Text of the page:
When insurance covers IVF, more women will use it
IVF is expensive and typically not covered by insurance
When insurance covers in vitro fertilization, more women struggling with infertility, especially those with limited financial resources, will use the method to improve their chances of having a baby, a new study suggests.
Researchers found that when the University of Michigan’s health insurance plan started covering IVF, use of the technology nearly tripled overall and increased by more than nine-fold among employees and dependents in lower-salary brackets, according to the report published in JAMA.
“It’s important to realize that infertility is a disease and unlike many other diseases, historically it has not been well covered by health insurance,” said study leader Dr. James Dupree from the University of Michigan in Ann Arbor.
“Infertility does not appear to discriminate based on how much money you have or what kind of job you have. But people are not using IVF in the same way,” Dupree said. “Insurance can help mitigate those disparities.”
Dupree and his colleagues hope their findings will spur decision-makers in state governments and at companies to decide IVF ought to be covered, “from an access to care equity perspective,” he said.
“As a urologist, I see the heartbreak, anguish and stress all the time,” Dupree said. “I tell people we have this great treatment that will allow you to have children with your DNA. Then they start asking how much it costs. When they say they can’t afford it, it’s heartbreaking.”
When the University of Michigan began to cover IVF in 2015, Dupree and his colleagues saw an opportunity to study how big of an impact insurance coverage might make.
The researchers pored over claims data from October 2012 to January 2017 for women aged 22 to 42. For the years 2015 through 2016, they were able to find information on IVF claims directly, unless women used clinics not affiliated with the university.
For women who used a different clinic between 2015 and 2016 and women who might have had IVF before it was covered, the researchers needed to use surrogate measures to determine who had the procedure.
In those cases, “since we couldn’t look for a bill for IVF, we needed a different method,” Dupree said. “When women go through an IVF cycle they are given a very specific pattern of medications and they receive certain patterns of ultrasound, which were covered benefits that are visible in the paid claims.”
When the researchers compared IVF related claims from 2013-2014 to those from 2015-2016, they found use of IVF nearly tripled, rising from 34.3 per 10,000 women to 92.6 per 10,00 women.
When they looked at IVF use according to the insured employee’s salary, they found the biggest jump – more than nine-fold – in low-salary brackets, with rates rising from roughly 8 per 10,000 women to nearly 79 per 10,000 in the low-salary group.
Women in the high salary group also saw an increase in use, but it was smaller, more than doubling, rising from roughly 57 per 10,000 to roughly 132 per 10,000.
Fairness isn’t the only reason for insurance companies to start paying for IVF, said Dr. Mark Perloe, a reproductive endocrinologist at SGF Atlanta.
When women with infertility problems don’t have coverage for IVF, they are often resort to other means in their struggle to have a baby, Perloe said.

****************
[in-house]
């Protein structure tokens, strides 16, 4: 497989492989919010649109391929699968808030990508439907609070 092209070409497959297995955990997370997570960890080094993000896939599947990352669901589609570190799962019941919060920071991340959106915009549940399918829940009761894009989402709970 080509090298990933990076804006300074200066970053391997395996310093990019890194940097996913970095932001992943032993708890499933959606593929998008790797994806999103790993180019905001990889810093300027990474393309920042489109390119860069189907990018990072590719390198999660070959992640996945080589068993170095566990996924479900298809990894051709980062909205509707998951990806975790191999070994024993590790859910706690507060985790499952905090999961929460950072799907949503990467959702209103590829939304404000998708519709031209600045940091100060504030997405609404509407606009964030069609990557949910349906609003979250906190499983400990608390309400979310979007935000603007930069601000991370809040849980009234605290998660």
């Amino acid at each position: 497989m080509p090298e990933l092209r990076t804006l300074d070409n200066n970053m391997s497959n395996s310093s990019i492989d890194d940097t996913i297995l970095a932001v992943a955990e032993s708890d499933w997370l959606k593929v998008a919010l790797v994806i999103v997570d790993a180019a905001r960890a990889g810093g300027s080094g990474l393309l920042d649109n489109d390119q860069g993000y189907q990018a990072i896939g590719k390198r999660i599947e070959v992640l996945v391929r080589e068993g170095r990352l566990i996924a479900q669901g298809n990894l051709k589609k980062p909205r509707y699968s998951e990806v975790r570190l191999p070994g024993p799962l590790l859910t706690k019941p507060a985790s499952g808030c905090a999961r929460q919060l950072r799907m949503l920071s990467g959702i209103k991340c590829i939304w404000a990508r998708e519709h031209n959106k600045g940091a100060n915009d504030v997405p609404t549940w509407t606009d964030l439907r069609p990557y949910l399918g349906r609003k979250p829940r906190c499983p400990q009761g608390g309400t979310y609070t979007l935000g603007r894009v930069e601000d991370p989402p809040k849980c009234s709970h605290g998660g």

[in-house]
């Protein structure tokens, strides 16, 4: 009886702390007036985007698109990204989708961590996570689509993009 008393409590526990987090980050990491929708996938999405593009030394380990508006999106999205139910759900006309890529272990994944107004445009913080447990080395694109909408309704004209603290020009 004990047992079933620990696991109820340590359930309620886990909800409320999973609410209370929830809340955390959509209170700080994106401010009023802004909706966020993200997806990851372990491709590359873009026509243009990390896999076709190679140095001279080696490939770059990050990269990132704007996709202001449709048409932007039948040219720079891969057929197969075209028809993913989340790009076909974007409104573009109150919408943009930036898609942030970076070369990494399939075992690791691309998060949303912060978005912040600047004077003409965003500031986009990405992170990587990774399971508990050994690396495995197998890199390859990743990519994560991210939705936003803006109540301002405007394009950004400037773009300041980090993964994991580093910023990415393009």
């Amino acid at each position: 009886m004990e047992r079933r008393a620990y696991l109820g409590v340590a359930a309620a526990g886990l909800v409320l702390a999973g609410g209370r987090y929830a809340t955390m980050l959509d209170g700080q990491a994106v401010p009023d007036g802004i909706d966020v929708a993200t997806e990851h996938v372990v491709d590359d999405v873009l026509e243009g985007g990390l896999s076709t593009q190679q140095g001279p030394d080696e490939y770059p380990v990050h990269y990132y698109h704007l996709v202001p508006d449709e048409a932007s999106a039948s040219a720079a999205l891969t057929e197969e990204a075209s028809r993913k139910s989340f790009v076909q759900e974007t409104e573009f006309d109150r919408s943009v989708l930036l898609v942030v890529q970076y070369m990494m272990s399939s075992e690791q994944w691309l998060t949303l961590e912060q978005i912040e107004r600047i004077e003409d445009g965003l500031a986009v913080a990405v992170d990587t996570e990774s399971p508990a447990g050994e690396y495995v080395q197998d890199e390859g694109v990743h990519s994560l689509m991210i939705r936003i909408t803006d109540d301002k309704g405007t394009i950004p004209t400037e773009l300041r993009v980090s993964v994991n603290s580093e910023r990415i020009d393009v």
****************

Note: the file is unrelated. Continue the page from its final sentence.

Among those methods is the use of drugs that stimulate the ovaries to produce more eggs in a given cycle. And that “dramatically increases the risk of multiple births,” Perloe said.
Further, when IVF isn’t covered, patients often spend more time trying with less effective treatments before deciding they have to somehow raise the money to pay for IVF. “But by then, the woman may be too old, having passed the time when her fertility was optimal,” Perloe said.
SOURCE: bit.ly/2qY7w5y JAMA, online November 13, 2019.
What is IVF In vitro fertilisation – Wiki
In vitro fertilisation (IVF) is a process of fertilisation where an egg is combined with sperm outside the body, in vitro (“in glass”). The process involves monitoring and stimulating a woman’s ovulatory process, removing an ovum or ova (egg or eggs) from the woman’s ovaries and letting sperm fertilise them in a liquid in a laboratory.
After the fertilised egg (zygote) undergoes embryo culture for 2–6 days, it is implanted in the same or another woman’s uterus, with the intention of establishing a successful pregnancy.
IVF is a type of assisted reproductive technology used for infertility treatment and gestational surrogacy. A fertilised egg may be implanted into a surrogate’s uterus, and the resulting child is genetically unrelated to the surrogate.
Some countries have banned or otherwise regulate the availability of IVF treatment, giving rise to fertility tourism. Restrictions on the availability of IVF include costs and age, in order for a woman to carry a healthy pregnancy to term. IVF is generally not used until less invasive or expensive options have failed or been determined unlikely to work.
In 1978 Louise Brown was the first child successfully born after her mother received IVF treatment. Brown was born as a result of natural-cycle IVF, where no stimulation was made. The procedure took place at Dr Kershaw’s Cottage Hospital (now Dr Kershaw’s Hospice) in Royton, Oldham, England.
Robert G. Edwards was awarded the Nobel Prize in Physiology or Medicine in 2010. The physiologist co-developed the treatment together with Patrick Steptoe and embryologist Jean Purdy but the latter two were not eligible for consideration as they had died and the Nobel Prize is not awarded posthumously.